Home Depot charges B.C. tax on exempt items
U.S.-based company blames computer glitch, promises customer refunds
Home Depot admits that it has been charging customers across B.C. seven per cent provincial sales tax on numerous tax-exempt items for at least a year and a half.
The company's mistake came to light after Tosh Suzuki, a Home Depot customer from Delta, B.C., checked his receipts and found he'd been overcharged about $70 on tax-free items.
"I knew certain goods were — or should be — PST exempt. The only problem is, I never checked at the store," said Suzuki. "When you purchase goods at a retail outlet, you hardly ever look at the receipts."
Suzuki's receipts, dating back to January 2009, show he was charged PST on several bags of blow-in insulation, a smoke alarm and weather-stripping — all items which are exempt from provincial tax in B.C.
"Because I participated in the [federal] home improvement tax credit program, I bought a lot of material to upgrade my home," said Suzuki, who also took advantage of energy efficiency rebates under the province's Live Smart program.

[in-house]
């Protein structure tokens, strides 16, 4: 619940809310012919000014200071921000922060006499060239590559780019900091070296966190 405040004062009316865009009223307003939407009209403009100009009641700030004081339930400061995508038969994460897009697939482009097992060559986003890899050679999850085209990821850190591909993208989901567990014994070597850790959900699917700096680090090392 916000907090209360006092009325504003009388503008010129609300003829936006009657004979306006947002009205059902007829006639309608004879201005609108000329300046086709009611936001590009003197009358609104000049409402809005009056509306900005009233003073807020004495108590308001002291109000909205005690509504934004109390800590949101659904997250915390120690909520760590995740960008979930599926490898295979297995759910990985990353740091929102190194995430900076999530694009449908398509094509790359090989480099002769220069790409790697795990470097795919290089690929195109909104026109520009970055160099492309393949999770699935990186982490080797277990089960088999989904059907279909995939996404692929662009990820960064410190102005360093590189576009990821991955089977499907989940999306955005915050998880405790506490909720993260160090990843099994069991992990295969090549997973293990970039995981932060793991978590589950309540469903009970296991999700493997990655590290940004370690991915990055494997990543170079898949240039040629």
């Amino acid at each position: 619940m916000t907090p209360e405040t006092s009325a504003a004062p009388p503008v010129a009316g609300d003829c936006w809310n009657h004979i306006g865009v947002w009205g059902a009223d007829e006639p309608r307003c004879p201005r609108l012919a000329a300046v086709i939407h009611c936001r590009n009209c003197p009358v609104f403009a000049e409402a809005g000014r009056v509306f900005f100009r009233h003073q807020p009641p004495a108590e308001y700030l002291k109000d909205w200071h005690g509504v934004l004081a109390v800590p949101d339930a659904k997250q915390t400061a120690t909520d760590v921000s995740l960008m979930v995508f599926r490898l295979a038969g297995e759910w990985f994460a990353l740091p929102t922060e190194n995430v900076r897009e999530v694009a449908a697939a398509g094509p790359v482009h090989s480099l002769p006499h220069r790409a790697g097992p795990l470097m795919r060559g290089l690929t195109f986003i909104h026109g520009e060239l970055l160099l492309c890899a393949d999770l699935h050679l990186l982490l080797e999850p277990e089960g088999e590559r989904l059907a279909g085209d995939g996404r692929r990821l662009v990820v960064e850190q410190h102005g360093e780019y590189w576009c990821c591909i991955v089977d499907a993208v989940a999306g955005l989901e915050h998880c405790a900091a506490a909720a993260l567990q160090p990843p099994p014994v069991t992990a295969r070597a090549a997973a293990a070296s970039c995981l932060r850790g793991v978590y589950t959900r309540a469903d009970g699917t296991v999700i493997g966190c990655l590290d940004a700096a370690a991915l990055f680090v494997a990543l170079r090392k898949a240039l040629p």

Numerous products exempt from tax
Numerous PST exemptions apply under two broad categories — products to make residential homes more energy efficient, and safety equipment. Many of the exemptions have been in place since the 1970s and '80s.
Consumer products on the exemption list, sold by Home Depot, include fire extinguishers, smoke detectors, caulking to keep heat in, insulation, weather stripping, Energy Star certified windows and doors, as well as many other items.
"This is huge because many other consumers participated in the two government incentive programs that I participated in," said Suzuki. "Unless they checked their receipts, they may find that they have paid PST unnecessarily.
"[Home Depot] should be aware of the tax laws in this country," he added.
CBC News also bought several PST-exempt items at Home Depot stores in Surrey and Vancouver and was charged seven per cent PST.
After being contacted by CBC News, Home Depot issued a written apology.